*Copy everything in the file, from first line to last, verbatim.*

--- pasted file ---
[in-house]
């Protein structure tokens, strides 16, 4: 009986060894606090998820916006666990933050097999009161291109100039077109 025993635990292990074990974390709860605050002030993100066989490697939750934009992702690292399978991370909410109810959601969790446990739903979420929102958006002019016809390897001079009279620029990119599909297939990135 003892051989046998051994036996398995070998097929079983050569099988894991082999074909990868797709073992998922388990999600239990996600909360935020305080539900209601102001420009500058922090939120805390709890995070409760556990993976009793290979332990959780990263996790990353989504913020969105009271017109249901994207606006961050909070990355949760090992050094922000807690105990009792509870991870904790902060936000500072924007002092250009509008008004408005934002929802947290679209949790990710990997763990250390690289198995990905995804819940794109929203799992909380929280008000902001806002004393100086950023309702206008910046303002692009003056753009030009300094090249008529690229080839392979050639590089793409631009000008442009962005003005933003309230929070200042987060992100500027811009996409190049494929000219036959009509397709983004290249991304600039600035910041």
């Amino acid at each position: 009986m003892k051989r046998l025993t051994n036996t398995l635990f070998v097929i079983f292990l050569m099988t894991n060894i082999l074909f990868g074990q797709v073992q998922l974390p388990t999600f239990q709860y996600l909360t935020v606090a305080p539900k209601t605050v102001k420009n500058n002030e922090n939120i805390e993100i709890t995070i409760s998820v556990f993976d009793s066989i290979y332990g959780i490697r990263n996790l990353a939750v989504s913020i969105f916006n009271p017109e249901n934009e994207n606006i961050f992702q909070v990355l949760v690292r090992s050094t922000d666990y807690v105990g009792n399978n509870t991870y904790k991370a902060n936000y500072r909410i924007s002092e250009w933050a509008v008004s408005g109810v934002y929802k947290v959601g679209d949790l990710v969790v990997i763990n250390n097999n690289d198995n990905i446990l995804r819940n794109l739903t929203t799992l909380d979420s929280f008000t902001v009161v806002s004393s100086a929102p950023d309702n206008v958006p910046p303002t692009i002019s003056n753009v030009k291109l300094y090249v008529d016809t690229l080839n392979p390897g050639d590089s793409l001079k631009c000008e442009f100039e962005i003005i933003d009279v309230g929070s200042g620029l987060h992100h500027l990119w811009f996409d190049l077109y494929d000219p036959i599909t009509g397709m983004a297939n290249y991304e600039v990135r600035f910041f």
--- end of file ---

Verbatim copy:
[in-house]
């Protein structure tokens, strides 16, 4: 009986060894606090998820916006666990933050097999009161291109100039077109 025993635990292990074990974390709860605050002030993100066989490697939750934009992702690292399978991370909410109810959601969790446990739903979420929102958006002019016809390897001079009279620029990119599909297939990135 003892051989046998051994036996398995070998097929079983050569099988894991082999074909990868797709073992998922388990999600239990996600909360935020305080539900209601102001420009500058922090939120805390709890995070409760556990993976009793290979332990959780990263996790990353989504913020969105009271017109249901994207606006961050909070990355949760090992050094922000807690105990009792509870991870904790902060936000500072924007002092250009509008008004408005934002929802947290679209949790990710990997763990250390690289198995990905995804819940794109929203799992909380929280008000902001806002004393100086950023309702206008910046303002692009003056753009030009300094090249008529690229080839392979050639590089793409631009000008442009962005003005933003309230929070200042987060992100500027811009996409190049494929000219036959009509397709983004290249991304600039600035910041």
């Amino acid at each position: 009986m003892k051989r046998l025993t051994n036996t398995l635990f070998v097929i079983f292990l050569m099988t894991n060894i082999l074909f990868g074990q797709v073992q998922l974390p388990t999600f239990q709860y996600l909360t935020v606090a305080p539900k209601t605050v102001k420009n500058n002030e922090n939120i805390e993100i709890t995070i409760s998820v556990f993976d009793s066989i290979y332990g959780i490697r990263n996790l990353a939750v989504s913020i969105f916006n009271p017109e249901n934009e994207n606006i961050f992702q909070v990355l949760v690292r090992s050094t922000d666990y807690v105990g009792n399978n509870t991870y904790k991370a902060n936000y500072r909410i924007s002092e250009w933050a509008v008004s408005g109810v934002y929802k947290v959601g679209d949790l990710v969790v990997i763990n250390n097999n690289d198995n990905i446990l995804r819940n794109l739903t929203t799992l909380d979420s929280f008000t902001v009161v806002s004393s100086a929102p950023d309702n206008v958006p910046p303002t692009i002019s003056n753009v030009k291109l300094y090249v008529d016809t690229l080839n392979p390897g050639d590089s793409l001079k631009c000008e442009f100039e962005i003005i933003d009279v309230g929070s200042g620029l987060h992100h500027l990119w811009f996409d190049l077109y494929d000219p036959i599909t009509g397709m983004a297939n290249y991304e600039v990135r600035f910041f």